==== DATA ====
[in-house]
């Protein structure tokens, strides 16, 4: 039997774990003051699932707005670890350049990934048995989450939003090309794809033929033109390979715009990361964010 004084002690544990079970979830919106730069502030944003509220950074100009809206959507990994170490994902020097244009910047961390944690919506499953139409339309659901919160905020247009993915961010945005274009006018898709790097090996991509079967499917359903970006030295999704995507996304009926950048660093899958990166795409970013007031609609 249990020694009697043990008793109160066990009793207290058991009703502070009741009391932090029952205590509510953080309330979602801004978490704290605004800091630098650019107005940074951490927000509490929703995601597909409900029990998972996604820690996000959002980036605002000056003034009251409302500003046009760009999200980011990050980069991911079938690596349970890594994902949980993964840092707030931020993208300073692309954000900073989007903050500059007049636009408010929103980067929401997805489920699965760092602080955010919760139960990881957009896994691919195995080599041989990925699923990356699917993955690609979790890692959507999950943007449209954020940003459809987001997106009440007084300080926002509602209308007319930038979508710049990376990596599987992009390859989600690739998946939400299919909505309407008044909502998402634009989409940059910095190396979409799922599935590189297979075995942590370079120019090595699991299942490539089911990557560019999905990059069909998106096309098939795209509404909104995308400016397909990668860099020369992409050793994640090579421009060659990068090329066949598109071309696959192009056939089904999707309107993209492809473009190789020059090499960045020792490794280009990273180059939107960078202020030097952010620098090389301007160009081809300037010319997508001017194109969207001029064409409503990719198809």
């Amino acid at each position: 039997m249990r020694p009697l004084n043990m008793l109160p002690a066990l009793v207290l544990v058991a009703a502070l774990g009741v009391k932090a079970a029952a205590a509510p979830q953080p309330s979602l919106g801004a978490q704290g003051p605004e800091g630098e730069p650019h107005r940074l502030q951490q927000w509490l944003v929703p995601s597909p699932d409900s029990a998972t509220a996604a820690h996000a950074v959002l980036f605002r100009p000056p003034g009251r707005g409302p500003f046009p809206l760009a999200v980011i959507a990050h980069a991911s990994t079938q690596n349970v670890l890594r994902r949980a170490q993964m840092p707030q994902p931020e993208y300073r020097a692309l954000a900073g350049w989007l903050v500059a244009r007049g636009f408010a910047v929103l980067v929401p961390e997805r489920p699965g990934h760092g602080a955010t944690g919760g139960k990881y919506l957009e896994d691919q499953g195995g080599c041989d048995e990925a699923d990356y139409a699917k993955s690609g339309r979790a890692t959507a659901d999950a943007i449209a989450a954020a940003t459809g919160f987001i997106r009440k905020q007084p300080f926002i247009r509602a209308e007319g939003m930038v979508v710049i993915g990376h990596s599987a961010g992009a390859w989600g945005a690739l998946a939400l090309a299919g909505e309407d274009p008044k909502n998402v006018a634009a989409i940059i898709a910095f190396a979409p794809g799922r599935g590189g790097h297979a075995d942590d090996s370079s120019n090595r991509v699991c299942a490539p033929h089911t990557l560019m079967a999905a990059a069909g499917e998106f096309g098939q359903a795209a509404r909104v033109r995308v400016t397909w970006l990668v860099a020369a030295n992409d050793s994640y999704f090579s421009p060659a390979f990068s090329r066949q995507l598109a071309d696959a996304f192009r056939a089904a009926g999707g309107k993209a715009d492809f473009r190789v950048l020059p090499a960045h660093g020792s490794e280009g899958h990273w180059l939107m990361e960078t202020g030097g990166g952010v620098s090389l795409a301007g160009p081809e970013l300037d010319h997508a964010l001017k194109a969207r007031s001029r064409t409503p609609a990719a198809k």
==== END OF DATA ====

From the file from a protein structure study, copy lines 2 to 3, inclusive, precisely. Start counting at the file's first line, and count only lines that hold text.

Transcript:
């Protein structure tokens, strides 16, 4: 039997774990003051699932707005670890350049990934048995989450939003090309794809033929033109390979715009990361964010 004084002690544990079970979830919106730069502030944003509220950074100009809206959507990994170490994902020097244009910047961390944690919506499953139409339309659901919160905020247009993915961010945005274009006018898709790097090996991509079967499917359903970006030295999704995507996304009926950048660093899958990166795409970013007031609609 249990020694009697043990008793109160066990009793207290058991009703502070009741009391932090029952205590509510953080309330979602801004978490704290605004800091630098650019107005940074951490927000509490929703995601597909409900029990998972996604820690996000959002980036605002000056003034009251409302500003046009760009999200980011990050980069991911079938690596349970890594994902949980993964840092707030931020993208300073692309954000900073989007903050500059007049636009408010929103980067929401997805489920699965760092602080955010919760139960990881957009896994691919195995080599041989990925699923990356699917993955690609979790890692959507999950943007449209954020940003459809987001997106009440007084300080926002509602209308007319930038979508710049990376990596599987992009390859989600690739998946939400299919909505309407008044909502998402634009989409940059910095190396979409799922599935590189297979075995942590370079120019090595699991299942490539089911990557560019999905990059069909998106096309098939795209509404909104995308400016397909990668860099020369992409050793994640090579421009060659990068090329066949598109071309696959192009056939089904999707309107993209492809473009190789020059090499960045020792490794280009990273180059939107960078202020030097952010620098090389301007160009081809300037010319997508001017194109969207001029064409409503990719198809």
């Amino acid at each position: 039997m249990r020694p009697l004084n043990m008793l109160p002690a066990l009793v207290l544990v058991a009703a502070l774990g009741v009391k932090a079970a029952a205590a509510p979830q953080p309330s979602l919106g801004a978490q704290g003051p605004e800091g630098e730069p650019h107005r940074l502030q951490q927000w509490l944003v929703p995601s597909p699932d409900s029990a998972t509220a996604a820690h996000a950074v959002l980036f605002r100009p000056p003034g009251r707005g409302p500003f046009p809206l760009a999200v980011i959507a990050h980069a991911s990994t079938q690596n349970v670890l890594r994902r949980a170490q993964m840092p707030q994902p931020e993208y300073r020097a692309l954000a900073g350049w989007l903050v500059a244009r007049g636009f408010a910047v929103l980067v929401p961390e997805r489920p699965g990934h760092g602080a955010t944690g919760g139960k990881y919506l957009e896994d691919q499953g195995g080599c041989d048995e990925a699923d990356y139409a699917k993955s690609g339309r979790a890692t959507a659901d999950a943007i449209a989450a954020a940003t459809g919160f987001i997106r009440k905020q007084p300080f926002i247009r509602a209308e007319g939003m930038v979508v710049i993915g990376h990596s599987a961010g992009a390859w989600g945005a690739l998946a939400l090309a299919g909505e309407d274009p008044k909502n998402v006018a634009a989409i940059i898709a910095f190396a979409p794809g799922r599935g590189g790097h297979a075995d942590d090996s370079s120019n090595r991509v699991c299942a490539p033929h089911t990557l560019m079967a999905a990059a069909g499917e998106f096309g098939q359903a795209a509404r909104v033109r995308v400016t397909w970006l990668v860099a020369a030295n992409d050793s994640y999704f090579s421009p060659a390979f990068s090329r066949q995507l598109a071309d696959a996304f192009r056939a089904a009926g999707g309107k993209a715009d492809f473009r190789v950048l020059p090499a960045h660093g020792s490794e280009g899958h990273w180059l939107m990361e960078t202020g030097g990166g952010v620098s090389l795409a301007g160009p081809e970013l300037d010319h997508a964010l001017k194109a969207r007031s001029r064409t409503p609609a990719a198809k």